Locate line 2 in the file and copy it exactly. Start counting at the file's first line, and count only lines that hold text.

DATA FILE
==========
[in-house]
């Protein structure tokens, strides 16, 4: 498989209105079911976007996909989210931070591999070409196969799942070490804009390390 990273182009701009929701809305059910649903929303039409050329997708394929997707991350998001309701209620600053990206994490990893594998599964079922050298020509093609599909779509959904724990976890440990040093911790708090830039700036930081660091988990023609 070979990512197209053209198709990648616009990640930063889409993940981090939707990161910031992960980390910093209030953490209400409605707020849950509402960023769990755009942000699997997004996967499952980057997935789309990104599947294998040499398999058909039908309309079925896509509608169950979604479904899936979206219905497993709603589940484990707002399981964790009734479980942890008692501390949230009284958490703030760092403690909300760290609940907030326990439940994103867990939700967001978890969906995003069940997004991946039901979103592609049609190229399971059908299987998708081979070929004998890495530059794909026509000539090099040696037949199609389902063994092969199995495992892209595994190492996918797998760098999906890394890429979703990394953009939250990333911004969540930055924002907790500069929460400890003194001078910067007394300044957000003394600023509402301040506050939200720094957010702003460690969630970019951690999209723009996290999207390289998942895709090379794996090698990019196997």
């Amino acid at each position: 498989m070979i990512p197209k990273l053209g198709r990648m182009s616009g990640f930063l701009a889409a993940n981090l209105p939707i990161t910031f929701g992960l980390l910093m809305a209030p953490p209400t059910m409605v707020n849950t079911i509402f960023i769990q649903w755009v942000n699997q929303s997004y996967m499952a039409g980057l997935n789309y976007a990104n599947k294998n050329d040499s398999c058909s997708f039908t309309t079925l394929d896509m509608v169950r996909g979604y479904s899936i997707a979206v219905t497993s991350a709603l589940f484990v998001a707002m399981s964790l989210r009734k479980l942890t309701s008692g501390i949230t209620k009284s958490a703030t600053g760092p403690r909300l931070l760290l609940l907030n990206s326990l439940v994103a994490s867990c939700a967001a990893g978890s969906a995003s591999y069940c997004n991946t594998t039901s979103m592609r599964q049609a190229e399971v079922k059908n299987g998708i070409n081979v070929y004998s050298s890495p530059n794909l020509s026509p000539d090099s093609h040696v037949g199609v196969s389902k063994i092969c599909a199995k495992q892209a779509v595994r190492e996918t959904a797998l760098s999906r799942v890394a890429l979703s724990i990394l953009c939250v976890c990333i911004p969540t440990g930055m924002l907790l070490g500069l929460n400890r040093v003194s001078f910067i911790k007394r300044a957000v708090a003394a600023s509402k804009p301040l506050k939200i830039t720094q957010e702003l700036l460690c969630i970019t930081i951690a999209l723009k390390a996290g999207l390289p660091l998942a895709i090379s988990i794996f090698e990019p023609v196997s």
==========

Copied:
């Protein structure tokens, strides 16, 4: 498989209105079911976007996909989210931070591999070409196969799942070490804009390390 990273182009701009929701809305059910649903929303039409050329997708394929997707991350998001309701209620600053990206994490990893594998599964079922050298020509093609599909779509959904724990976890440990040093911790708090830039700036930081660091988990023609 070979990512197209053209198709990648616009990640930063889409993940981090939707990161910031992960980390910093209030953490209400409605707020849950509402960023769990755009942000699997997004996967499952980057997935789309990104599947294998040499398999058909039908309309079925896509509608169950979604479904899936979206219905497993709603589940484990707002399981964790009734479980942890008692501390949230009284958490703030760092403690909300760290609940907030326990439940994103867990939700967001978890969906995003069940997004991946039901979103592609049609190229399971059908299987998708081979070929004998890495530059794909026509000539090099040696037949199609389902063994092969199995495992892209595994190492996918797998760098999906890394890429979703990394953009939250990333911004969540930055924002907790500069929460400890003194001078910067007394300044957000003394600023509402301040506050939200720094957010702003460690969630970019951690999209723009996290999207390289998942895709090379794996090698990019196997």